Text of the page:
159619 tn?1538180937


There has been considerable discussion as of late as to the risk involved in having elevated cholesterol levels and whether or not having elevated cholesterol is still considered a risk for CAD. I am still one who believes in the conventional medical thinking that elevated levels of cholesterol help contribute to CAD. I seen many studies quoted that show how many people admitted with acute coronary events had what was considered normal levels of serum cholesterol and others that take the position that the real issue is inflammation of the arteries as the cause of CAD, not to mention the discussion concerning the use of statins. I have also read many of the pro-statin studies as well and still feel that there is more validity to the thought process that says lower cholesterol helps prevent CAD.

As a stain user, I was wondering if there has been a shift in the conventional thinking concerning cholesterol levels and statin use. I have used stains for many years and have had excellent results without any issues what so ever. and  have been very pleased with the results. With the use of statins and a major change in lifestyle including exercise and diet, I have lost weight (70 lbs) and reduced my cholesterol levels to a low of a TC of 155 with an LDL of 77, so I'm very happy. I still believe that I would not have had these results with lifestyle changes alone as I did that first for almost a year without any drastic results, that did not come until I added statins.

I just wondered what the current thinking is on this subject.



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242509 tn?1196922598
The recent change in thinking has to do with results from trials in which medications which lowered the cholesterol to acceptable lfailed to show improved cardiovascular outcomes. Hence I think what we should follow is what we have learned from all of the primary and secondary cardiovascular morbidity trials, which is generally that if you use a statin in low, medium and high risk groups for cardiovascular outcomes, then the risk is diminished by a rate that is proportional to their risk for CAD. This is not true in other classes of dyslipidemic medications in general. So I believe in the statins, and it likely has more to do with reverse cholesterol transport and decrease of endothelial cholesterol and inflammation than cholesterol levels per se.
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Avatar universal
I do think that maintaining a recommended ldl profile is important, but HDL and the ratio of hdl to total cholesterol are also important.  I think that they have known this since the 50's, but not exactly why.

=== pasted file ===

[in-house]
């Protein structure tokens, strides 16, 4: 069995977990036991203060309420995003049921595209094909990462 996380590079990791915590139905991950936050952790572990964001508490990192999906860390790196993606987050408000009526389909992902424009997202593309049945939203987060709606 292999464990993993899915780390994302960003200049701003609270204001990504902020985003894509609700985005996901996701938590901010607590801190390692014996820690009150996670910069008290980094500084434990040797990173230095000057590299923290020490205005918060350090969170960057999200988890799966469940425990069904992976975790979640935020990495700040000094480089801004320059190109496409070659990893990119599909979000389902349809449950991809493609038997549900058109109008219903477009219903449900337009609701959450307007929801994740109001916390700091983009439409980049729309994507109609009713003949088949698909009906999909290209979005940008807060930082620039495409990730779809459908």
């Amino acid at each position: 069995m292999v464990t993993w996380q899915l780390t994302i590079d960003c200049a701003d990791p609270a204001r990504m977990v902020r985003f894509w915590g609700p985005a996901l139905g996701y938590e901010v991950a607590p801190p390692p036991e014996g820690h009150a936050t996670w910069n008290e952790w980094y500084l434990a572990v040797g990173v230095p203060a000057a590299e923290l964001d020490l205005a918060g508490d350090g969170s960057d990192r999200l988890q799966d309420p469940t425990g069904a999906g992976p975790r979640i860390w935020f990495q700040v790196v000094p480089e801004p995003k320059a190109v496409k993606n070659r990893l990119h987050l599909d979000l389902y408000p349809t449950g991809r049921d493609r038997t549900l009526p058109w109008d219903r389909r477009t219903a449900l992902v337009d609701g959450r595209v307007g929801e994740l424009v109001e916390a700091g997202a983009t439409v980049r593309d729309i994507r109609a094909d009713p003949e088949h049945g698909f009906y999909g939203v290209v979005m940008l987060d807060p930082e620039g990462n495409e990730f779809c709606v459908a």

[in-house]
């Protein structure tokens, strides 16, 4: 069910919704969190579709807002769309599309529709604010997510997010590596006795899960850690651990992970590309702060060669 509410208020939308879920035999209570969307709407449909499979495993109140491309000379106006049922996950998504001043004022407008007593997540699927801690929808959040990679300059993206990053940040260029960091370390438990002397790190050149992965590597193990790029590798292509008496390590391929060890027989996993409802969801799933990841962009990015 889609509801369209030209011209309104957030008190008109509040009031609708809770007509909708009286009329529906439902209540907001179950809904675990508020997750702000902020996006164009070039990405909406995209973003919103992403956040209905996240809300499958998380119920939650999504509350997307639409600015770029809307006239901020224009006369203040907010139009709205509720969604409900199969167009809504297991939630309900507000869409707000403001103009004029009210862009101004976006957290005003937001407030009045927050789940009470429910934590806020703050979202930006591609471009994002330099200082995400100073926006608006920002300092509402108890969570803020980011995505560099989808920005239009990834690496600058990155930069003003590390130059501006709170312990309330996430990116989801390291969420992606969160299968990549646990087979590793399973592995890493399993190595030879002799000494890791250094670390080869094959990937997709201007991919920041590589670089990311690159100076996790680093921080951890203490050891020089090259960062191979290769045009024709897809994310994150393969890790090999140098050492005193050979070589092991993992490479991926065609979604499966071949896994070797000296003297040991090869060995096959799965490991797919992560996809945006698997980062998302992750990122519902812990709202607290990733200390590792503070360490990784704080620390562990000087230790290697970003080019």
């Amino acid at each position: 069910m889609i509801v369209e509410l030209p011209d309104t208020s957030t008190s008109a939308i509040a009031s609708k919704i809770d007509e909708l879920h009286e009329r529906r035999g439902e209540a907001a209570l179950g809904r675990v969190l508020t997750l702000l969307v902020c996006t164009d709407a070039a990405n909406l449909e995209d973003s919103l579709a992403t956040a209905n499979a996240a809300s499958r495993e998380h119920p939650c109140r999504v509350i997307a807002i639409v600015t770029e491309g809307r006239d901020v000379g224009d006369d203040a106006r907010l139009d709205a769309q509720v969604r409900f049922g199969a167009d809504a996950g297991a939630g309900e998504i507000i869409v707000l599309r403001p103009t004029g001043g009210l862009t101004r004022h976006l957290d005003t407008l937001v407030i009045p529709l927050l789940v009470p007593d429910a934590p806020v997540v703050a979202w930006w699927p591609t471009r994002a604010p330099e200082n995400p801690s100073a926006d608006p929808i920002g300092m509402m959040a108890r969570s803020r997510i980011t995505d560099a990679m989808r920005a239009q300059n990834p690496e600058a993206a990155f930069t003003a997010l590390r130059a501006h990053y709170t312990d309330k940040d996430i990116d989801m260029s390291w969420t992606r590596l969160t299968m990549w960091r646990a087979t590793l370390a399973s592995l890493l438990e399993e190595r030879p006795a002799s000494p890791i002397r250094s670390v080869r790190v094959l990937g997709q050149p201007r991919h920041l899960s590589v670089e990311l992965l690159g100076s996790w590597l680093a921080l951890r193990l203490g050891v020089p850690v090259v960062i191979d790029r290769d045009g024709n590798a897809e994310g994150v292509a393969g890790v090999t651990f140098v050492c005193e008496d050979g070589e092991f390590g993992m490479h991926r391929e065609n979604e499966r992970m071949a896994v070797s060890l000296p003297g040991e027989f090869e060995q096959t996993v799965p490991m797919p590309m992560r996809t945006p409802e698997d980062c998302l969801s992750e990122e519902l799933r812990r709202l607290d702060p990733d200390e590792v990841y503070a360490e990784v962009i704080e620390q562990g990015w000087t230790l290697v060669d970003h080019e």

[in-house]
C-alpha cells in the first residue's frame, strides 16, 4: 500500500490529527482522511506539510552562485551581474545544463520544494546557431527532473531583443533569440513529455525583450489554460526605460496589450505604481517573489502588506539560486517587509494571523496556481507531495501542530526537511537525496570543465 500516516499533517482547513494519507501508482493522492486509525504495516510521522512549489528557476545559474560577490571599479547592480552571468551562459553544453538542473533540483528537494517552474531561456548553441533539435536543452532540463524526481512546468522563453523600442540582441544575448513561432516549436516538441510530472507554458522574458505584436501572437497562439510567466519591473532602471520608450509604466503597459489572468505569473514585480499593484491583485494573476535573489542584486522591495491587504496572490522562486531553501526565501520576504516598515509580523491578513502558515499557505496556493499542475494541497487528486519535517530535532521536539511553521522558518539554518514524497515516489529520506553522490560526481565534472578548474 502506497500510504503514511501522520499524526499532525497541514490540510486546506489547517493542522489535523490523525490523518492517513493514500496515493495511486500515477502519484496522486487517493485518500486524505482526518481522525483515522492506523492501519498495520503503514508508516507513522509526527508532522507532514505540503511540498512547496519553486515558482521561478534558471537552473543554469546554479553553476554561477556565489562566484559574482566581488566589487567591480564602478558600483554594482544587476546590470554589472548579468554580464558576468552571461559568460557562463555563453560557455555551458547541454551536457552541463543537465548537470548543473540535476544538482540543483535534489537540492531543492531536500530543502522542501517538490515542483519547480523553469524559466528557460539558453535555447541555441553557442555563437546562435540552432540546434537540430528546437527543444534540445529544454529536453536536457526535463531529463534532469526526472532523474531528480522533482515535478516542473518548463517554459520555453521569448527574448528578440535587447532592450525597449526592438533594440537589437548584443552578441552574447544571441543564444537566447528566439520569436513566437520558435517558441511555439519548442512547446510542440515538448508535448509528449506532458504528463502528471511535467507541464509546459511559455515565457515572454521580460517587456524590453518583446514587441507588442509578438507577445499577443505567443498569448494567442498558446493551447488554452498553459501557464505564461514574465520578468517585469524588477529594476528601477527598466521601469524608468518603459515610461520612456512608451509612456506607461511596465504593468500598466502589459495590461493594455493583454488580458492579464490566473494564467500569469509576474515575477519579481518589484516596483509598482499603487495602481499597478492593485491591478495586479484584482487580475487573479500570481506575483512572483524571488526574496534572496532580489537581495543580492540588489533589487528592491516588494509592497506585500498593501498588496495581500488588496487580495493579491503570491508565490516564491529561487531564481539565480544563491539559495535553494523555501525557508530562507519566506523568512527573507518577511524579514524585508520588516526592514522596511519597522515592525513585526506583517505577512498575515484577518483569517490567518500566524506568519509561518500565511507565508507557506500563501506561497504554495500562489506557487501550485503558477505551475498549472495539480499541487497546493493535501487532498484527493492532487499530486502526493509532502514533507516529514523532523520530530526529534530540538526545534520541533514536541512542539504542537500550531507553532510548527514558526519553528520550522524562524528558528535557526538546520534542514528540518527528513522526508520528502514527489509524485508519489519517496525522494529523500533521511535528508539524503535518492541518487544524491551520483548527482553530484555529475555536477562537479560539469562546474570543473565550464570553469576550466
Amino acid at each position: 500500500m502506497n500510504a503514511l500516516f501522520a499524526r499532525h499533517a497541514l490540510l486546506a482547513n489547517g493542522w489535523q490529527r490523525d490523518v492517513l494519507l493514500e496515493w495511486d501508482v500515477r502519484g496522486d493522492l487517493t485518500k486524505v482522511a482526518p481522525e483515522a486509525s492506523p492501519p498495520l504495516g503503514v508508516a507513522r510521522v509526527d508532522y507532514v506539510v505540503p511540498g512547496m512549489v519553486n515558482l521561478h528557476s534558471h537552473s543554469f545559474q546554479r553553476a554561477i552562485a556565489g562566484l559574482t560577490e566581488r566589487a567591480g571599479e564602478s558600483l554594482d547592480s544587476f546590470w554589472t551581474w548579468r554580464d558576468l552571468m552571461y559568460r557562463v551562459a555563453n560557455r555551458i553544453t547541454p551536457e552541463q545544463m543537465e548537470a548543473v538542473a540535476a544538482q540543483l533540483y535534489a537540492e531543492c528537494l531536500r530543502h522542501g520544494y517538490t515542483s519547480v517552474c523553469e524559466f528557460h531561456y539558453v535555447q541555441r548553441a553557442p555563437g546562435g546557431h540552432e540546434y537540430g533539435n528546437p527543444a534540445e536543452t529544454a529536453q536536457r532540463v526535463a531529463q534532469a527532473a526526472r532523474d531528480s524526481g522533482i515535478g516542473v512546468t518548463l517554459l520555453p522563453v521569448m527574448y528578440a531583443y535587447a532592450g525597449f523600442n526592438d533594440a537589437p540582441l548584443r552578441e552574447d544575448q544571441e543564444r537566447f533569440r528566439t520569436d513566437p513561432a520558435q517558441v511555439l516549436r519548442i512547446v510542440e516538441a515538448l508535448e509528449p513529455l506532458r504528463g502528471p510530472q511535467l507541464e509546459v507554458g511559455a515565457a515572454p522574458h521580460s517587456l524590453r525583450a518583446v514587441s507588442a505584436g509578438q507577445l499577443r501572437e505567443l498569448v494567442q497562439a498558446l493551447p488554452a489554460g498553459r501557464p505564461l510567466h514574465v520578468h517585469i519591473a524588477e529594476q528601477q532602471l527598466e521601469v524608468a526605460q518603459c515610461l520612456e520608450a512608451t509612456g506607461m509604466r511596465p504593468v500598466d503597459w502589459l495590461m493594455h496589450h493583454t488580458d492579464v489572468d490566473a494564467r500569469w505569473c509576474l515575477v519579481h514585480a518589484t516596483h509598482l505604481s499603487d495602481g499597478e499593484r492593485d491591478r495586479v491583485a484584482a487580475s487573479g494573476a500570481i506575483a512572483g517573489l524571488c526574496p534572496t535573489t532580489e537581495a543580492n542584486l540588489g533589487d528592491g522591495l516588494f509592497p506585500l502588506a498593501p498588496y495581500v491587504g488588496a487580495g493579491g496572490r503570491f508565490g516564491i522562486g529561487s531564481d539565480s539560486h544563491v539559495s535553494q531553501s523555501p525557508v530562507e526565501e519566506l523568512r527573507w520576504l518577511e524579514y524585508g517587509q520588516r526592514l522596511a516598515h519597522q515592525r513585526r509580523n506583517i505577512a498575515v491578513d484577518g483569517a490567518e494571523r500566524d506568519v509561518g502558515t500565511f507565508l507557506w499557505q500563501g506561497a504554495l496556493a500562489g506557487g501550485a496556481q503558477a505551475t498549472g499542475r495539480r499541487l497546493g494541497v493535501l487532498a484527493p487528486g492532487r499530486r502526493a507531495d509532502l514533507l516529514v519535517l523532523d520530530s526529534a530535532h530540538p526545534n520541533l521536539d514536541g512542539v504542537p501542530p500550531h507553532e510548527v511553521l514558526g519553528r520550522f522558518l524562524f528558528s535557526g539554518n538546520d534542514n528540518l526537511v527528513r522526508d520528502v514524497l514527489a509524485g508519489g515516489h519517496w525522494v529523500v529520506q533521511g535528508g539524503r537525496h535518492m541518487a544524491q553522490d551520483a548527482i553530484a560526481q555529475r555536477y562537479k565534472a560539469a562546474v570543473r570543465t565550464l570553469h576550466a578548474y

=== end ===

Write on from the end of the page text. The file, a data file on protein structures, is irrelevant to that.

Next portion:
I just look at coronary plaques as scaring from zits that you get on the inside of your arteries that start out about the same as what you would get on your face.  We all know that cleaning the oils, which are basically cholesterol, from your face will prevent these from forming.  When they do, it's inflamation, with a vicous liquid interior.  That interior is a mix of bacteria and cholesterol based oils.  Scratch them enough and you will get a scar.  These scars in you coronary arteries continue to get inflamed, infected, break and build up over time.  This is not based on any medical fact or research of my own.  I've just sort of divined this vision of my coronary plaques over time.

So the root cause of the inflamation is a combination of lipids sticking to the arterial walls and combining with bacteria in my vision of how my disease got started.  

I changed my lipid profile from 230 total with only 30 HDL to consistent to 139 TC / 65 HDL / 57 LDL / 83 TRI on my last checkup.  I've been in that ballpark for the last 9 years or so and am a believer that it's one of the 3 main reasons that I have had no further cardiac events and have lived a normal life during that time.  I take 3 drugs in combo: Lipitor, Niaspan, and Welchol.

Another thing that I did early on, to address what I thought was a root cause of my disease (and inflamation), was to take a strong round of a frontline antibiotic.  I planned 3 months of Zithromax, but had to quit after about 5 weeks as it evidently killed every bug in my body, including the good ones.  Did it work?  Don't know?  The studies on that were inconclusive.

In my book, your HDL level is the primary predictor of coronary artery disease and longevity in general.

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